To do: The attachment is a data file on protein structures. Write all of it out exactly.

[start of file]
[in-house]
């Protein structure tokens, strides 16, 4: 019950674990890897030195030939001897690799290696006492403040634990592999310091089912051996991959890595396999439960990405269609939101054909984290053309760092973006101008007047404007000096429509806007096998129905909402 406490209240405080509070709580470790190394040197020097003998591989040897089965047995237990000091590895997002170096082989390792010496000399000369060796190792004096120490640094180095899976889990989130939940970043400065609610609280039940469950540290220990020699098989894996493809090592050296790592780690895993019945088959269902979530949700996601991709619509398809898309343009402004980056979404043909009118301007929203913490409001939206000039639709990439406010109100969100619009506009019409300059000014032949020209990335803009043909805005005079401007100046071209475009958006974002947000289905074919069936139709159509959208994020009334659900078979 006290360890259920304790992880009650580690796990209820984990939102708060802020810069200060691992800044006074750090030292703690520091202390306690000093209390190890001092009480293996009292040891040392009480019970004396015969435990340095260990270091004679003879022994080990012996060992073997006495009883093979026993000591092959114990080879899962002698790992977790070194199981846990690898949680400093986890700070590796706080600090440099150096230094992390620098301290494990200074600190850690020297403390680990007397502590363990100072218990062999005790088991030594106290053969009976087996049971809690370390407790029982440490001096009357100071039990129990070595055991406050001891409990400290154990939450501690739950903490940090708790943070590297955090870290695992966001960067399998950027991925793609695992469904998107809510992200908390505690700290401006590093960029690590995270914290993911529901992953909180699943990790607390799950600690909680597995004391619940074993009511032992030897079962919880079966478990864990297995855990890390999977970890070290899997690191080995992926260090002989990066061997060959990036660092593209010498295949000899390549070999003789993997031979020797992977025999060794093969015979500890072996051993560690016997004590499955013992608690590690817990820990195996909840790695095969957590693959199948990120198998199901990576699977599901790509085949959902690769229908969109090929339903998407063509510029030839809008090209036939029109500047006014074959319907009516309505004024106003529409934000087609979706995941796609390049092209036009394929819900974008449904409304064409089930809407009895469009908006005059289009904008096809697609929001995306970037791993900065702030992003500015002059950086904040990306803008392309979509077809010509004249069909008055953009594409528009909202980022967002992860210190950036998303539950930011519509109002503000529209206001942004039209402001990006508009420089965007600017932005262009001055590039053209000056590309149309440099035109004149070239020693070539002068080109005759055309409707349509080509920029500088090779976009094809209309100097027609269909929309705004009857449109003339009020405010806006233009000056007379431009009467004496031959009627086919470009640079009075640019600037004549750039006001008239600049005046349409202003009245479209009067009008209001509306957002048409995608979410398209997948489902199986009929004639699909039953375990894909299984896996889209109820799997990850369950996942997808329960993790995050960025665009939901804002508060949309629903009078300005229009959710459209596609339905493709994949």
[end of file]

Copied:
[in-house]
């Protein structure tokens, strides 16, 4: 019950674990890897030195030939001897690799290696006492403040634990592999310091089912051996991959890595396999439960990405269609939101054909984290053309760092973006101008007047404007000096429509806007096998129905909402 406490209240405080509070709580470790190394040197020097003998591989040897089965047995237990000091590895997002170096082989390792010496000399000369060796190792004096120490640094180095899976889990989130939940970043400065609610609280039940469950540290220990020699098989894996493809090592050296790592780690895993019945088959269902979530949700996601991709619509398809898309343009402004980056979404043909009118301007929203913490409001939206000039639709990439406010109100969100619009506009019409300059000014032949020209990335803009043909805005005079401007100046071209475009958006974002947000289905074919069936139709159509959208994020009334659900078979 006290360890259920304790992880009650580690796990209820984990939102708060802020810069200060691992800044006074750090030292703690520091202390306690000093209390190890001092009480293996009292040891040392009480019970004396015969435990340095260990270091004679003879022994080990012996060992073997006495009883093979026993000591092959114990080879899962002698790992977790070194199981846990690898949680400093986890700070590796706080600090440099150096230094992390620098301290494990200074600190850690020297403390680990007397502590363990100072218990062999005790088991030594106290053969009976087996049971809690370390407790029982440490001096009357100071039990129990070595055991406050001891409990400290154990939450501690739950903490940090708790943070590297955090870290695992966001960067399998950027991925793609695992469904998107809510992200908390505690700290401006590093960029690590995270914290993911529901992953909180699943990790607390799950600690909680597995004391619940074993009511032992030897079962919880079966478990864990297995855990890390999977970890070290899997690191080995992926260090002989990066061997060959990036660092593209010498295949000899390549070999003789993997031979020797992977025999060794093969015979500890072996051993560690016997004590499955013992608690590690817990820990195996909840790695095969957590693959199948990120198998199901990576699977599901790509085949959902690769229908969109090929339903998407063509510029030839809008090209036939029109500047006014074959319907009516309505004024106003529409934000087609979706995941796609390049092209036009394929819900974008449904409304064409089930809407009895469009908006005059289009904008096809697609929001995306970037791993900065702030992003500015002059950086904040990306803008392309979509077809010509004249069909008055953009594409528009909202980022967002992860210190950036998303539950930011519509109002503000529209206001942004039209402001990006508009420089965007600017932005262009001055590039053209000056590309149309440099035109004149070239020693070539002068080109005759055309409707349509080509920029500088090779976009094809209309100097027609269909929309705004009857449109003339009020405010806006233009000056007379431009009467004496031959009627086919470009640079009075640019600037004549750039006001008239600049005046349409202003009245479209009067009008209001509306957002048409995608979410398209997948489902199986009929004639699909039953375990894909299984896996889209109820799997990850369950996942997808329960993790995050960025665009939901804002508060949309629903009078300005229009959710459209596609339905493709994949």